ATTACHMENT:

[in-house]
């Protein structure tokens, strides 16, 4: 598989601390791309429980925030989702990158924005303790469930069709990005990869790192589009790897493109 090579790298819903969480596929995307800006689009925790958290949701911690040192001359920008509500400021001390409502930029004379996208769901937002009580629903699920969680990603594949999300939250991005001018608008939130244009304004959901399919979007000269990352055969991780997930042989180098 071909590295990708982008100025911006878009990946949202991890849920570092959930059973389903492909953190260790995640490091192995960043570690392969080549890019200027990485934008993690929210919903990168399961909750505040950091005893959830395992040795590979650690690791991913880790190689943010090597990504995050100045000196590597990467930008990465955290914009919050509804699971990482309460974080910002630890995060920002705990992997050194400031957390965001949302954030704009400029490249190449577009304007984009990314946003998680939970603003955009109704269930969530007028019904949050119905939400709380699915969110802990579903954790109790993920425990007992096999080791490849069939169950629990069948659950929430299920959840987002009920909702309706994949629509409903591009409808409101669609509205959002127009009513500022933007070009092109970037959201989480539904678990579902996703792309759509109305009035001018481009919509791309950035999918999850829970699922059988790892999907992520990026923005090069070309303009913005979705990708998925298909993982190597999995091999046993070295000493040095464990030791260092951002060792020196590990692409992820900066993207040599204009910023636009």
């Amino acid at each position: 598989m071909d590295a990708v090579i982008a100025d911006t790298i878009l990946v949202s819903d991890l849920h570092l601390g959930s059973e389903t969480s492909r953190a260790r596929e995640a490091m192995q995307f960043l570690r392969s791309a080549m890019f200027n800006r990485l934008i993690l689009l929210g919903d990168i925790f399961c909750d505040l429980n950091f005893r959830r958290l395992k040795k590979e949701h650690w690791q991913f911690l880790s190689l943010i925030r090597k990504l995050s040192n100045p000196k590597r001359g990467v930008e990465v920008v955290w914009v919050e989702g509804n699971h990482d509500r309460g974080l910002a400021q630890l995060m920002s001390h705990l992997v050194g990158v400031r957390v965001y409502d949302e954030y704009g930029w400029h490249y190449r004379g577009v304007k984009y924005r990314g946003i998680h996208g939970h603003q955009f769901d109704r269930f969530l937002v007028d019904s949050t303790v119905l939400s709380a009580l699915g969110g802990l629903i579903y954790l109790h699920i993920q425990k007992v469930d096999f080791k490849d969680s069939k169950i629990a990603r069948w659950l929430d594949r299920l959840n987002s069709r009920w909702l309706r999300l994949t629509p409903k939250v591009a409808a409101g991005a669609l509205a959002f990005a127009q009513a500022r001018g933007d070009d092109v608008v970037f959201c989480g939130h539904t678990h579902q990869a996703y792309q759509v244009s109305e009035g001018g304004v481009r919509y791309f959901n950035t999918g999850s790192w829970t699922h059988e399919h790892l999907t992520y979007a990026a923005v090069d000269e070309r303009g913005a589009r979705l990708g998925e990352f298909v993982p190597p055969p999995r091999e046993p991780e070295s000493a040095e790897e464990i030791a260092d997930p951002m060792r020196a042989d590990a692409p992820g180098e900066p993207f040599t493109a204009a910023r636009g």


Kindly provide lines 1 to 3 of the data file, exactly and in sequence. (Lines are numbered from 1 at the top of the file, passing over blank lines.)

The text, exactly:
[in-house]
């Protein structure tokens, strides 16, 4: 598989601390791309429980925030989702990158924005303790469930069709990005990869790192589009790897493109 090579790298819903969480596929995307800006689009925790958290949701911690040192001359920008509500400021001390409502930029004379996208769901937002009580629903699920969680990603594949999300939250991005001018608008939130244009304004959901399919979007000269990352055969991780997930042989180098 071909590295990708982008100025911006878009990946949202991890849920570092959930059973389903492909953190260790995640490091192995960043570690392969080549890019200027990485934008993690929210919903990168399961909750505040950091005893959830395992040795590979650690690791991913880790190689943010090597990504995050100045000196590597990467930008990465955290914009919050509804699971990482309460974080910002630890995060920002705990992997050194400031957390965001949302954030704009400029490249190449577009304007984009990314946003998680939970603003955009109704269930969530007028019904949050119905939400709380699915969110802990579903954790109790993920425990007992096999080791490849069939169950629990069948659950929430299920959840987002009920909702309706994949629509409903591009409808409101669609509205959002127009009513500022933007070009092109970037959201989480539904678990579902996703792309759509109305009035001018481009919509791309950035999918999850829970699922059988790892999907992520990026923005090069070309303009913005979705990708998925298909993982190597999995091999046993070295000493040095464990030791260092951002060792020196590990692409992820900066993207040599204009910023636009």
């Amino acid at each position: 598989m071909d590295a990708v090579i982008a100025d911006t790298i878009l990946v949202s819903d991890l849920h570092l601390g959930s059973e389903t969480s492909r953190a260790r596929e995640a490091m192995q995307f960043l570690r392969s791309a080549m890019f200027n800006r990485l934008i993690l689009l929210g919903d990168i925790f399961c909750d505040l429980n950091f005893r959830r958290l395992k040795k590979e949701h650690w690791q991913f911690l880790s190689l943010i925030r090597k990504l995050s040192n100045p000196k590597r001359g990467v930008e990465v920008v955290w914009v919050e989702g509804n699971h990482d509500r309460g974080l910002a400021q630890l995060m920002s001390h705990l992997v050194g990158v400031r957390v965001y409502d949302e954030y704009g930029w400029h490249y190449r004379g577009v304007k984009y924005r990314g946003i998680h996208g939970h603003q955009f769901d109704r269930f969530l937002v007028d019904s949050t303790v119905l939400s709380a009580l699915g969110g802990l629903i579903y954790l109790h699920i993920q425990k007992v469930d096999f080791k490849d969680s069939k169950i629990a990603r069948w659950l929430d594949r299920l959840n987002s069709r009920w909702l309706r999300l994949t629509p409903k939250v591009a409808a409101g991005a669609l509205a959002f990005a127009q009513a500022r001018g933007d070009d092109v608008v970037f959201c989480g939130h539904t678990h579902q990869a996703y792309q759509v244009s109305e009035g001018g304004v481009r919509y791309f959901n950035t999918g999850s790192w829970t699922h059988e399919h790892l999907t992520y979007a990026a923005v090069d000269e070309r303009g913005a589009r979705l990708g998925e990352f298909v993982p190597p055969p999995r091999e046993p991780e070295s000493a040095e790897e464990i030791a260092d997930p951002m060792r020196a042989d590990a692409p992820g180098e900066p993207f040599t493109a204009a910023r636009g």